The Supreme Court took a suo moto (on its own) decision stating that; its extension of the limitation or the government extending the lockdown does not affect the accused’s right for a default bail under Section 167(2) of the Code of Criminal Procedure.
The bench consisting of Justices Ashok Bhushan, M R Shah and V Ramasubramanian passed this order. Notably, this order supersedes the decision in S Kasi v State. The Madras High Court held that, the time to file charge sheet as per Section 167(2) Criminal Procedure Code; will also get extended due to the Supreme Court order extending limitation and the lockdown restrictions.
The Erraneous Decision
Firstly, the May 8 order of Settu vs The State, Justice G R Swaminathan had interpreted the Supreme Court’s order; as applicable only to limitation period for filing cases under the Limitation Act, 1963. He observed that the order did not consider any specific extension of time for completing investigation under Section 167(2). So, once the mandatory period of 60/ 90 days as prescribed under the provision expires; the accused is entitled for default bail.
Secondly, that Justice G. Jayachandran gave a conflicting decision in S. Kasi v. State through The Inspector of Police; observing that holding that the SC order as not applicable to the time period for filing final report is to mocking the Supreme Court. He held that the period of limitation for investigation under Sec.167 would also stand extended, due to the COVID-19 pandemic.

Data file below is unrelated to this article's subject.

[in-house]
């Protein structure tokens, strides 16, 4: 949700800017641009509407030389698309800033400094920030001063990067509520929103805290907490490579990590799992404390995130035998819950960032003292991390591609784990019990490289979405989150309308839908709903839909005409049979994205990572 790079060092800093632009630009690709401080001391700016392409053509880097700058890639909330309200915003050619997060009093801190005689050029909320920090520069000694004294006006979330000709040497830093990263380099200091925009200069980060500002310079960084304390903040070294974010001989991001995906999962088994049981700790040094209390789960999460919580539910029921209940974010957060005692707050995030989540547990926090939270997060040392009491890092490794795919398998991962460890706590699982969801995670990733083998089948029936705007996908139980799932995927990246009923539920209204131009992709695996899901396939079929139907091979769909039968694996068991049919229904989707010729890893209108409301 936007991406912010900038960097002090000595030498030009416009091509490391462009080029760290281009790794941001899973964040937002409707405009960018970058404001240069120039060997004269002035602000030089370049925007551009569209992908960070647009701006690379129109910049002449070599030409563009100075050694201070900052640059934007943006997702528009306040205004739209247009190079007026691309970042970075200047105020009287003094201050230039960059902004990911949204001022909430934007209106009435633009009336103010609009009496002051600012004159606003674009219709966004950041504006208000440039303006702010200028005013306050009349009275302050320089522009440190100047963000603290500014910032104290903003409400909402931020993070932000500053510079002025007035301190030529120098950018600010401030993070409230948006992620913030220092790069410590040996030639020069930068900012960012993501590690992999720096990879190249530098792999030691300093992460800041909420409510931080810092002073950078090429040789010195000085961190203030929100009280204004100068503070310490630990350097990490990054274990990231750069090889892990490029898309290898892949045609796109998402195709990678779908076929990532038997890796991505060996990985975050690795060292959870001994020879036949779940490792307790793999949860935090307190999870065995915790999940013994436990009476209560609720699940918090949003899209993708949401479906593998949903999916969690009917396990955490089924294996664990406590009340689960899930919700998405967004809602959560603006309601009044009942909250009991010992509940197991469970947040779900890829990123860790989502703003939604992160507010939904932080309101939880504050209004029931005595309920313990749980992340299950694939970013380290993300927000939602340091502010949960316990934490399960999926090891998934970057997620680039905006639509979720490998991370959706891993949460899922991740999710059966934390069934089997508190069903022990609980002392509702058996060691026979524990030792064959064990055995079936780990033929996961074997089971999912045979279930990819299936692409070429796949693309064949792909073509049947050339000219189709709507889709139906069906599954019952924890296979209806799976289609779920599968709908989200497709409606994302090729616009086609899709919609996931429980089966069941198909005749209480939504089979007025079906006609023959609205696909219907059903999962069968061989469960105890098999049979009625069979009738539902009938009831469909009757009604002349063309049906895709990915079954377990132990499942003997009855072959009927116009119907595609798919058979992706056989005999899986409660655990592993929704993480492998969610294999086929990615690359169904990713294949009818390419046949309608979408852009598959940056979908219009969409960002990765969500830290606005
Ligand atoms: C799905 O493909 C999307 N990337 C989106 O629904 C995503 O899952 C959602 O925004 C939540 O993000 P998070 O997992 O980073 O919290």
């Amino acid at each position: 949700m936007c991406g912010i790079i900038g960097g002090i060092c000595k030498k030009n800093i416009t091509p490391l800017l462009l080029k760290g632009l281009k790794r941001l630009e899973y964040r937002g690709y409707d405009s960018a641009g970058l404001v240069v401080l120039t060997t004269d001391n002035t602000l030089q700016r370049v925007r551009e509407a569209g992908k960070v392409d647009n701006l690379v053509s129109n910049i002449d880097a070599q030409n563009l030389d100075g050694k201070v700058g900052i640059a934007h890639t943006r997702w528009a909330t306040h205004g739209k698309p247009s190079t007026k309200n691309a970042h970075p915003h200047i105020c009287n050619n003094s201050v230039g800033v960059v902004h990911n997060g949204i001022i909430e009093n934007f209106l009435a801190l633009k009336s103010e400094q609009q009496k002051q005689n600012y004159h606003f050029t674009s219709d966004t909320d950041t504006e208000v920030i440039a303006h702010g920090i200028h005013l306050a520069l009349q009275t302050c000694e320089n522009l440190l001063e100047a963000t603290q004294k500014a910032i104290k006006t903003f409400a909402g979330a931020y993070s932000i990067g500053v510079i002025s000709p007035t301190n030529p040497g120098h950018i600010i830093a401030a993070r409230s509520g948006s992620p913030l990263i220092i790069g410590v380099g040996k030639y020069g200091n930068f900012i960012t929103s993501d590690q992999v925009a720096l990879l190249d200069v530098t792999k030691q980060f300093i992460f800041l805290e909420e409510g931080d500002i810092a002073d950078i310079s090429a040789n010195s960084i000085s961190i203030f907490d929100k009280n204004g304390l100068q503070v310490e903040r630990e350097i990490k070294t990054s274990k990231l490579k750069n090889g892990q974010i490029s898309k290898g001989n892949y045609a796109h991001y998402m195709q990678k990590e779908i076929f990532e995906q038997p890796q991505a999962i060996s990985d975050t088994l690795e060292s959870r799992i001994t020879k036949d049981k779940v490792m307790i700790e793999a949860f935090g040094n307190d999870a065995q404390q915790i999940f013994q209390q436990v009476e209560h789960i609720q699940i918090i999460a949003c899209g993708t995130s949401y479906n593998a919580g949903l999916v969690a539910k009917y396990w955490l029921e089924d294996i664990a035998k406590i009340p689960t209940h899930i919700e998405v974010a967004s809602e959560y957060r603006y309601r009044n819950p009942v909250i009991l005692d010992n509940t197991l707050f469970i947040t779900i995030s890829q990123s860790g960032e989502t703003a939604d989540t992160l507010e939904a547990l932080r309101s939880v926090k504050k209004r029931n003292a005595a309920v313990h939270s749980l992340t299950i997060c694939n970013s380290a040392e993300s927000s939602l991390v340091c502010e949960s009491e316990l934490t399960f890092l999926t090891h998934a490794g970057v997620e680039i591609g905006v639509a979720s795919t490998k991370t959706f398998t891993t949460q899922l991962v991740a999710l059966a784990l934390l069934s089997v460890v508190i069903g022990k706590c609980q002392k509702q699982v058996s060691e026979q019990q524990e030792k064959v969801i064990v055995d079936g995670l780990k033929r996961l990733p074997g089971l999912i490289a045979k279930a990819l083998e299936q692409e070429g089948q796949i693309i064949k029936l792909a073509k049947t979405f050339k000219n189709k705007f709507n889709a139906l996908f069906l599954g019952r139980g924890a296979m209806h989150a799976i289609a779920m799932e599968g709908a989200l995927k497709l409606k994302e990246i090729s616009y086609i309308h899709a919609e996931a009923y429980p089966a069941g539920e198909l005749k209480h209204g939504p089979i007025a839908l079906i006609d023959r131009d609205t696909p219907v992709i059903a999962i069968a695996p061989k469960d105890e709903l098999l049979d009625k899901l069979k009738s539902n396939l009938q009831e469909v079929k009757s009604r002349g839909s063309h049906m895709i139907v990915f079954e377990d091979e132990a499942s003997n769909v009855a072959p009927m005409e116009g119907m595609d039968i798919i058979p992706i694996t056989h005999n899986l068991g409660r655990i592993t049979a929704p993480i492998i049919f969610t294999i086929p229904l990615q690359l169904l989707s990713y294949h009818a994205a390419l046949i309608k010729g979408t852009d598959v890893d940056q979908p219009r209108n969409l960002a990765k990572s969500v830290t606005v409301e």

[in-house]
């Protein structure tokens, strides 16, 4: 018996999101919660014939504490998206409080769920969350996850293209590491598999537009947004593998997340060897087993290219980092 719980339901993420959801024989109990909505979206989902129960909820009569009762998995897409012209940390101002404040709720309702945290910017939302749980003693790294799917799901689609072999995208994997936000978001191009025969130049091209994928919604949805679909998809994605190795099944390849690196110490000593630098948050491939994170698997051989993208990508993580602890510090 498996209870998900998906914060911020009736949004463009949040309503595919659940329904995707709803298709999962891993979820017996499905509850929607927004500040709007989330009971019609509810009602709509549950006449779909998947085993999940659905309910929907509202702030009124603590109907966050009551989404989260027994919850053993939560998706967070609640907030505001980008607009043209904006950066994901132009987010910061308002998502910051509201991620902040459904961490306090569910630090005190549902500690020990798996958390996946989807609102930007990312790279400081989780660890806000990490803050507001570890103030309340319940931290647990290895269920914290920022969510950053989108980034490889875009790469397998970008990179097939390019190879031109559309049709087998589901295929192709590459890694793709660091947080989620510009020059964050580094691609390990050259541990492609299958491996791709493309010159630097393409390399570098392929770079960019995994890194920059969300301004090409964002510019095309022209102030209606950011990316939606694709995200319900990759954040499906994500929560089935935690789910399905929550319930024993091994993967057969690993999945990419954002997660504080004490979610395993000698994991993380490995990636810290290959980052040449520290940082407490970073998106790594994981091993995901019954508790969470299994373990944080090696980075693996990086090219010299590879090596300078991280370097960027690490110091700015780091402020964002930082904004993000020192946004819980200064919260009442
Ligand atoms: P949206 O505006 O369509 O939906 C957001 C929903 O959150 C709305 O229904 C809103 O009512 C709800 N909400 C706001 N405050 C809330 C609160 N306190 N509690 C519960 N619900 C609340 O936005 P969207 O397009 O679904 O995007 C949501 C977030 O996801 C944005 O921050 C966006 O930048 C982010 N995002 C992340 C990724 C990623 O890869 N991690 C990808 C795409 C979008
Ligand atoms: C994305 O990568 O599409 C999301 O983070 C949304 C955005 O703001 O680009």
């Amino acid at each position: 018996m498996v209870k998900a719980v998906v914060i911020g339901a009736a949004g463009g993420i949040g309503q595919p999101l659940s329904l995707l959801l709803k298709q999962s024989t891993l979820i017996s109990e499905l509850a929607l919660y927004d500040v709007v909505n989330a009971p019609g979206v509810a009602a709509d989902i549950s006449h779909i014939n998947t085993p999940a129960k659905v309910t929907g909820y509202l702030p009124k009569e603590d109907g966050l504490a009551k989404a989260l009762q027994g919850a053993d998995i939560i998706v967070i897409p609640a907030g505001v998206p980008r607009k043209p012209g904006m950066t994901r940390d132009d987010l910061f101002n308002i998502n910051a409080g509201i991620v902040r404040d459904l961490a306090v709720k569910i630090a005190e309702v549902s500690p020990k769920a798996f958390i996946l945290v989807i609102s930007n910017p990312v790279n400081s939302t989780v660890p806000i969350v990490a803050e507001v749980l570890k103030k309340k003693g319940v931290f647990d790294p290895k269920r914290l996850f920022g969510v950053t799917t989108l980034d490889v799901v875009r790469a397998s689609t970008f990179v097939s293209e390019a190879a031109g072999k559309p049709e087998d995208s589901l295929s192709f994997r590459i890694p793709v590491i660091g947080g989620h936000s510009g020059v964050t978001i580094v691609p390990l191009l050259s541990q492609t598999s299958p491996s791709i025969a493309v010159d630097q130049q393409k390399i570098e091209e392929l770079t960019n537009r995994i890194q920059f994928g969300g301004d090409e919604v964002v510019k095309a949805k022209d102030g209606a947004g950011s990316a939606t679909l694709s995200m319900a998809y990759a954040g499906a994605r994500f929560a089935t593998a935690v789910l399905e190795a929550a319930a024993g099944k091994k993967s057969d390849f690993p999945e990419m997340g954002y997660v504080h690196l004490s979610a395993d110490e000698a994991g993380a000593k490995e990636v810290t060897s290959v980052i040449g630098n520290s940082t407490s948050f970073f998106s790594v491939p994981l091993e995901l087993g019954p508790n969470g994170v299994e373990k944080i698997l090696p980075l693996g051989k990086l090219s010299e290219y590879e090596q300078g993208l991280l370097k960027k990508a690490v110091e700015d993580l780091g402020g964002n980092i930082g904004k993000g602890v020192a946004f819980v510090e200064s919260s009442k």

“The view of the learned Single Judge that the restrictions, which have been imposed during period of lockdown by the Government of India; should not give right to an accused to pray for grant of default bail even though charge sheet has not been filed; within the time prescribed under Section 167(2) of the Code of Criminal Procedure; is clearly erroneous and not in accordance with law.” – The Apex Court hed.
The Problems in the High Court’s Decision
Moreover, the bench observed that the High Court likening the lockdown to a proclamation of emergency under Article 352 of the Constitution was not correct. Further even in emergency, the fundamental right to personal liberty under Article 21 cannot be suspended. So, the rights of the accused cannot be taken away. The Court held that the High Court should not have interpreted the suo moto order extending limitation as extending the limitation period under Section 167(2). The court held:
“The order of this Court dated 23.03.2020 never meant to curtail any provision of Code of Criminal Procedure or any other statute; which was enacted to protect the Personal Liberty of a person. The right of prosecution to file a charge sheet even after a period of 60 days/ 90 days is not barred. The prosecution can very well file a charge sheet after 60 days/90 days; but without filing a charge sheet they cannot detain an accused beyond a said period; when the accused prays to the court to set him at liberty due to non-filing of the charge sheet; within the period prescribed. The right of prosecution, to carry on investigation and submit a charge sheet; is not similar to right of liberty of a person given under Article 21; and reflected in other statutes including Section 167.”
Therefore, the bench held that the if High Court’s order would stand; it may lead to police taking extra liberties even regarding the production of accused after arrest. The Court also said that the High Court’s view “sends wrong signals to the State and the prosecution emboldening them to act in breach of liberty of a person“.